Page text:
After being told that his cancer was incurable, Bassam tried different medical trials to ease his pain and discomfort – unfortunately with little success. Bassam chose to access palliative care to manage his emotional and physical needs – including his pain.
Watch the video and answer the following questions:
- Complete the following pain assessment table for Bassam:
Characteristics of symptoms How does Bassam describe his experience with pain?
How does Bassam differentiate between physical and psychological pain?
Contributing factors What contributes to Bassam’s pain? Behavioural responses How is Bassam affected by his pain? Meaning of symptoms How would you assess the meaning of the symptoms to Bassam?
- Bassam knows that he’s dying and appears to draw comfort from being able to “live out his last days in peace”. How can a person’s perceptions and views about their circumstances influence how they experience and respond to symptoms?
- What sources of comfort does Bassam use to help relieve his pain?
- How would you use a physical assessment to help understand Bassam’s pain?
- Why is the oral route the preferred method for analgesics?
- What are the indications for the subcutaneous route?
- Why is it important to consider using complementary therapies to address pain?
- Australian Adult Cancer Pain Management Working Group. Cancer Pain Management in Adults: Assessment. Cancer Guidelines WIKI 2016 [cited 2017 April 20]; Available from: http://wiki.cancer.org.au/australia/Guidelines:Cancer_pain_management/Assessment.
- Therapeutic Guidelines Ltd, Pain: assessment in palliative care. 2019: Melbourne.
- Palliative Care Australia. Pain Management. 2018; Available from: https://palliativecare.org.au/resources/learn-more-about-pain-and-pain-management.
- Chang, V., Approach to symptom assessment in palliative care. UpToDate, 2015.
- Therapeutic Guidelines Ltd, Principles of symptom management in palliative care. 2018: Melbourne.
- Therapeutic Guidelines Ltd, Pain: management in palliative care. 2019: Melbourne.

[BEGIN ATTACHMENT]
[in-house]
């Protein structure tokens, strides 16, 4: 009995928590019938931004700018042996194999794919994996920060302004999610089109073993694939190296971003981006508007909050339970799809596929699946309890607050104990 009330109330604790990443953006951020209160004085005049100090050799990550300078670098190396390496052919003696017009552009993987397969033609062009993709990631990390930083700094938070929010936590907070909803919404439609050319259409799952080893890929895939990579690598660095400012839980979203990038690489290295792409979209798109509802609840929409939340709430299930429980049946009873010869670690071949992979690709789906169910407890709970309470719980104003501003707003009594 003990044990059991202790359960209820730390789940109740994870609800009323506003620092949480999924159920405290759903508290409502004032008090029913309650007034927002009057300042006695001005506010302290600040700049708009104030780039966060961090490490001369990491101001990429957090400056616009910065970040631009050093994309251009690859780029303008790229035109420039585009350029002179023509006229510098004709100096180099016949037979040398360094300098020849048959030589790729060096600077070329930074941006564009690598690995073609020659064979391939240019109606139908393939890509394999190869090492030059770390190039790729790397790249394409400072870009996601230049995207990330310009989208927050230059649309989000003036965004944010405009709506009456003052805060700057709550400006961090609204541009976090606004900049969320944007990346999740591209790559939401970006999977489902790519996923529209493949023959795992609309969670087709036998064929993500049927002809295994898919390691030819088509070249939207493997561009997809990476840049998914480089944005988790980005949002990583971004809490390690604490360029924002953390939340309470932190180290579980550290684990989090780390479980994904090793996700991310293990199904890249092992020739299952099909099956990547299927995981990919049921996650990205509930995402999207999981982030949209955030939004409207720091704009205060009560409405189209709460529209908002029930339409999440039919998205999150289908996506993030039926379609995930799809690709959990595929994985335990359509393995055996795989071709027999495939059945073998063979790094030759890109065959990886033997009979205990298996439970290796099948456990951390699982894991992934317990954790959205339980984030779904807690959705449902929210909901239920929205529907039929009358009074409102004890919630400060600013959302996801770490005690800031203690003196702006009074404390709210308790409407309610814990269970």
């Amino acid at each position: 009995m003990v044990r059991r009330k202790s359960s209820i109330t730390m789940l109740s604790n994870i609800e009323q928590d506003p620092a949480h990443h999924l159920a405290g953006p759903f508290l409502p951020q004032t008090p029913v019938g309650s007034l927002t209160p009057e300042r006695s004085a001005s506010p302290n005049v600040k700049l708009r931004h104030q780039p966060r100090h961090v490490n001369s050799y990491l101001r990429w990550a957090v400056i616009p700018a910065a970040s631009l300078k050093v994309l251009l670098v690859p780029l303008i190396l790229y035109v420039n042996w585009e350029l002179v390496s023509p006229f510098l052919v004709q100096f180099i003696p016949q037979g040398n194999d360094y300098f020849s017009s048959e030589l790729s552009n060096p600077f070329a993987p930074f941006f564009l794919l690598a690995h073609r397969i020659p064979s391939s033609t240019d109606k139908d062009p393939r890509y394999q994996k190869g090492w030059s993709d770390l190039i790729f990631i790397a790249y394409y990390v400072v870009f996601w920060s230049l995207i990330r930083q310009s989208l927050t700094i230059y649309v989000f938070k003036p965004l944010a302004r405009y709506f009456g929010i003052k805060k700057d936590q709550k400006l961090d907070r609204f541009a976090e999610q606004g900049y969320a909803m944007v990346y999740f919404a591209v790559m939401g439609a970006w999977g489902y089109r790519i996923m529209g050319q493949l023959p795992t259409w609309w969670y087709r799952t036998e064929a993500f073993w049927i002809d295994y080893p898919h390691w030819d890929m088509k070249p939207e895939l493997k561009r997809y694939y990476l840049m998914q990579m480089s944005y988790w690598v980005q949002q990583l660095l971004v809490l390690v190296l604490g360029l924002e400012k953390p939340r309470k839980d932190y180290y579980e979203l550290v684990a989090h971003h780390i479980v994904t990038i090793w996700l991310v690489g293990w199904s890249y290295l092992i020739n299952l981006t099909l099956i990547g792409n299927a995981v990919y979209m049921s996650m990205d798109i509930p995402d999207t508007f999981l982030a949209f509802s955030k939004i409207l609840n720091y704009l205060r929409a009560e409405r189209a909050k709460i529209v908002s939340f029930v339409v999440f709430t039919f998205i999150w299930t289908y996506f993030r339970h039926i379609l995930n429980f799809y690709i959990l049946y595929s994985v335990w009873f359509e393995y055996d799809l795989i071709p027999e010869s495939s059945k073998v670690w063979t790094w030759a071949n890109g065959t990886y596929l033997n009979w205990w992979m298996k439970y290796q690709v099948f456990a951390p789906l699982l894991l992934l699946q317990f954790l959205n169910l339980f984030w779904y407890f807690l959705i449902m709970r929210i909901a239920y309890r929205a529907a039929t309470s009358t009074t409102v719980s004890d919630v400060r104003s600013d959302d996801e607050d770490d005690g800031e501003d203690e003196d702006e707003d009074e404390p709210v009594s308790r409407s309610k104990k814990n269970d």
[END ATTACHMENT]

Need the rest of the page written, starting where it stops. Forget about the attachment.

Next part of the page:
- CareSearch. Pain. Information for GP’s 2017 March 28, 2017 ]; Available from: https://www.caresearch.com.au/caresearch/tabid/3469/Default.aspx.
- CareSearch. Pain. Clinical Evidence 2017 15 November 2017]; Available from: https://www.caresearch.com.au/caresearch/tabid/746/Default.aspx.
- Wilkie, D.J. and M.O. Ezenwa, Pain and Symptom Management in Palliative Care and at End of Life. Nursing outlook, 2012. 60(6): p. 357-364.
- Brant, J., Strategies to manage pain in palliative care, in Palliative care nursing: A guide to practice, M. O’Connor, S. Lee, and S. Aranda, Editors. 2012, Ausmed Publications: Ascot Vale, Vic.
- Singh, P. and A. Chaturvedi, Complementary and Alternative Medicine in Cancer Pain Management: A Systematic Review. Indian Journal of Palliative Care, 2015. 21(1): p. 105-115.
- International Association for the Study of Pain. IASP Terminology. 2018 2018 [cited 2018 8/10/2018]; The following pain terminology is updated from “Part III: Pain Terms, A Current List with Definitions and Notes on Usage” (pp 209-214) Classification of Chronic Pain, Second Edition, IASP Task Force on Taxonomy, edited by H. Merskey and N. Bogduk, IASP Press, Seattle, ©1994.]. Available from: http://www.iasp-pain.org/Education/Content.aspx?ItemNumber=1698.
- Chen, L. and A. Michalsen, Management of chronic pain using complementary and integrative medicine. BMJ, 2017. 357.
- CareSearch. Non Pharmacological Approaches. Clinical Evidence 2018 [cited 2018 October 10]; Available from: https://www.caresearch.com.au/caresearch/tabid/751/Default.aspx.